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Megayachts

Northcoast's Southern Lady

Southern Lady By Diane M. Byrne January 2001

Two To Go
If you think there can’t be much difference between an 82- and 84-footer, then you need to see Northcoast’s Southern Lady.
   
 
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• Part 1: Southern Lady
• Part 2: Southern Lady continued
• Southern Lady Specs

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With apologies to Neil Armstrong, the Northcoast 84 may be a small step up for yacht owners, but she's a giant leap forward for the builder. For while she's based on the Pacific Northwest yard's successful 82, you'd never know it. She has enough new styling features inside and out, as well as new engineering features, that she not only makes you forget the sibling relationship, but also poses a challenge to other American builders' offerings in this same size range.

The new styling features were among the things that convinced a couple from southwest Florida to commission the first 84, which they christened Southern Lady. Having owned an American-built 60-foot sportfisherman, they were looking for a larger yacht, but not one so large that they wouldn't be able to handle it themselves. After all, the husband enjoyed running the 60-footer from the flying bridge and wanted to do the same on his next yacht. Northcoast met that need by creating a new flying-bridge helm. Where the 82 had a steering station that like those of most yachts in this size range was basically comprised of repeaters, Southern Lady has nearly a full helm here. Another feature she has that you won't find on most yachts smaller than 100 feet LOA is wing stations. And yet another set of controls is mounted on the aft deck.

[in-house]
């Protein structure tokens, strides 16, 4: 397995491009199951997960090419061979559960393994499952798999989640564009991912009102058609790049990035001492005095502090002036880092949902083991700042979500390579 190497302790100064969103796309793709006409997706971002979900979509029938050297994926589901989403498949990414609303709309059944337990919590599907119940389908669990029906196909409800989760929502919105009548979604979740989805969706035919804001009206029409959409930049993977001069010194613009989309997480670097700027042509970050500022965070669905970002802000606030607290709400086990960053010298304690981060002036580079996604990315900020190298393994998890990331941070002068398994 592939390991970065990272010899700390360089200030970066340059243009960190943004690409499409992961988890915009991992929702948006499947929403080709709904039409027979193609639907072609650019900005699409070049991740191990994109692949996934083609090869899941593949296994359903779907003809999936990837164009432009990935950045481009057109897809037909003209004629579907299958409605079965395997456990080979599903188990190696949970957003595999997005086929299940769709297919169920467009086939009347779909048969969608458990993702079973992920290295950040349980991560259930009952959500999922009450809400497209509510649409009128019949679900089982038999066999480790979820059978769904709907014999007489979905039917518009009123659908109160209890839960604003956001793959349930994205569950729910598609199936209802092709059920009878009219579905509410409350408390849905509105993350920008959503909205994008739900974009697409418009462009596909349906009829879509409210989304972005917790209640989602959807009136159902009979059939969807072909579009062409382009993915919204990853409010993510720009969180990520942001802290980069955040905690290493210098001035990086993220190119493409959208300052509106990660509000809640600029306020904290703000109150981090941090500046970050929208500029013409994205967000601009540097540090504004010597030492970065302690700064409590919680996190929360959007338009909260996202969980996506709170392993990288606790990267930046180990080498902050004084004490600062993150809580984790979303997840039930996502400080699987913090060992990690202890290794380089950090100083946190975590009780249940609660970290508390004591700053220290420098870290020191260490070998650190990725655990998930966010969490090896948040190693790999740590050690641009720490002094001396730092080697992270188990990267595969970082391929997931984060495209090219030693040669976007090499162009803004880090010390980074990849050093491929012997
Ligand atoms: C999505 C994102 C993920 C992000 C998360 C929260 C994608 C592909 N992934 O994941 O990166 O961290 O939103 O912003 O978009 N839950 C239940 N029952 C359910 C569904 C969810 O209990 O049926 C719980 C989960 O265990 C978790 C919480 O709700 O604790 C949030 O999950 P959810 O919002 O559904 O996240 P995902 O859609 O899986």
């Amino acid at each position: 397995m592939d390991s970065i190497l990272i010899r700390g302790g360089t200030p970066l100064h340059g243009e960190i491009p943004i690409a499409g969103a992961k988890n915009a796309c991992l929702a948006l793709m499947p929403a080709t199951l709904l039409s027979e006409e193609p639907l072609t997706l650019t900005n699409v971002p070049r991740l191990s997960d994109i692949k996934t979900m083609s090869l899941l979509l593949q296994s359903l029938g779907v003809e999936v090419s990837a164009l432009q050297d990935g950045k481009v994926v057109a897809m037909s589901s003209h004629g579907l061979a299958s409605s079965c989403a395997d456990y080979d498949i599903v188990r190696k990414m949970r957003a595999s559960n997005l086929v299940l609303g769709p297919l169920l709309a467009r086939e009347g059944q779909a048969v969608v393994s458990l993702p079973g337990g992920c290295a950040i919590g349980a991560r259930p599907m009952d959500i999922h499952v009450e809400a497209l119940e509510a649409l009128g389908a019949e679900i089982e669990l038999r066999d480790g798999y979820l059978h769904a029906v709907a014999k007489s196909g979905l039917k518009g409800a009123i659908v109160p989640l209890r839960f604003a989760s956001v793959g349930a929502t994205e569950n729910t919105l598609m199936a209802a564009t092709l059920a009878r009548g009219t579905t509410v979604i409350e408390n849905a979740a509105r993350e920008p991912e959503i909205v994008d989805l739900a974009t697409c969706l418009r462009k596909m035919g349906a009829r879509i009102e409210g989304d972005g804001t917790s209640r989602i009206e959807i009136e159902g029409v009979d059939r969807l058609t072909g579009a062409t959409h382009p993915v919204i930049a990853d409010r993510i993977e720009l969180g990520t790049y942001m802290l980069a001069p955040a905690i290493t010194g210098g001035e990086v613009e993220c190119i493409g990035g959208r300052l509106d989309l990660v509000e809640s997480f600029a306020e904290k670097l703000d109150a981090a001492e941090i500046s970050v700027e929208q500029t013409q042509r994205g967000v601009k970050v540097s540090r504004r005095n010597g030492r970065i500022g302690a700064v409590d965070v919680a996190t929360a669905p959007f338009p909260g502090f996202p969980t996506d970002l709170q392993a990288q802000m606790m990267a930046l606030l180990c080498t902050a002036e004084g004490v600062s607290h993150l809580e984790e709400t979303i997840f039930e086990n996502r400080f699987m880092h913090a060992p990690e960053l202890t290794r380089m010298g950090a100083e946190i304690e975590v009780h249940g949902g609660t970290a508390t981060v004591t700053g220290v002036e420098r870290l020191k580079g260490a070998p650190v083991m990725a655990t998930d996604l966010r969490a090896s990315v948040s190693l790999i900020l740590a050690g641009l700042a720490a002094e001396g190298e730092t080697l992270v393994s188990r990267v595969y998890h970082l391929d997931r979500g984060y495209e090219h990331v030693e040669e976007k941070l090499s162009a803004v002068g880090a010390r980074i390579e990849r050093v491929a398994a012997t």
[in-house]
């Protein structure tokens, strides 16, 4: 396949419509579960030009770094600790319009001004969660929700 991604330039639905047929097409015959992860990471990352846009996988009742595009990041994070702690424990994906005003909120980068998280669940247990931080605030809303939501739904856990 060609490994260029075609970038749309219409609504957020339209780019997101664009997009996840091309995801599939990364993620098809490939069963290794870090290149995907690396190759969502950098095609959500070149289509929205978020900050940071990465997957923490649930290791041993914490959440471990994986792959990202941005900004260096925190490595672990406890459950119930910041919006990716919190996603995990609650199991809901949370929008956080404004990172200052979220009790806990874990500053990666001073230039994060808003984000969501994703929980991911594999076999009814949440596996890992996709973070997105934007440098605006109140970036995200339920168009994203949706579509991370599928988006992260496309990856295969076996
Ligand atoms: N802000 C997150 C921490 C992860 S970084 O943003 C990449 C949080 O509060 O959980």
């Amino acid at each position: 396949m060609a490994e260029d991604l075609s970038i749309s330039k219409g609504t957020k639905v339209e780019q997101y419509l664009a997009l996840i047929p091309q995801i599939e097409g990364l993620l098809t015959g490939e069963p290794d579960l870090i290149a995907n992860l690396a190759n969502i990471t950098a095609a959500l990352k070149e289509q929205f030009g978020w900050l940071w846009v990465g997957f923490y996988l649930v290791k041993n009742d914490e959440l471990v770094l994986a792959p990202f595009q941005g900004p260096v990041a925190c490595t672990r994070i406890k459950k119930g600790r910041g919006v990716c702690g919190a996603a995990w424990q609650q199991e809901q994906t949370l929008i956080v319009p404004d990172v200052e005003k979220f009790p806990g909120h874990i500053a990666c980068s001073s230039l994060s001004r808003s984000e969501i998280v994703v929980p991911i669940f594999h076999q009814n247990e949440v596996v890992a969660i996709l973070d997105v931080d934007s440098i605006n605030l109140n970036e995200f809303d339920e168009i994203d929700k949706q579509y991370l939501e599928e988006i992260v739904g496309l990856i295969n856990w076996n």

Even the fact that Southern Lady is a flying-bridge motoryacht is noteworthy. During the past few years, sky-lounge configurations have gained in popularity. But while the additional inside gathering spot on the flying bridge in this type of layout is a nice idea, it greatly reduces the amount of usable outdoor space up top. And since most owners prefer to stow a RIB and/or watertoys aft of the sky lounge, they usually can only squeeze in a small outdoor table and benchseat.

These drawbacks don't exist on Southern Lady. In fact, Northcoast graced her with much more seating than the 82 featured. The yard eliminated the 82's small L-shape lounge, replacing it with two L-shape lounges and tables aft of the helm, followed by a barbecue, icemaker, and sink amidship. A RIB stows fully aft, alongside a 2,000-pound-capacity Marquipt davit. The part of the flying bridge that supports the RIB and davit is also different on the 84 compared to the 82: Where the aft deck was open to the sun on the 82, it's shaded by the 84's extended flying bridge. It's sure to be appreciated by the owners and guests when they're taking in the Gulf Coast scenery from the molded-in seat (replacing loose furniture or countering the assumption that everyone would prefer to gather on the flying bridge).

Next page > Southern Lady continued > Page 1, 2, 3

This article originally appeared in the January 2003 issue of Power & Motoryacht magazine.

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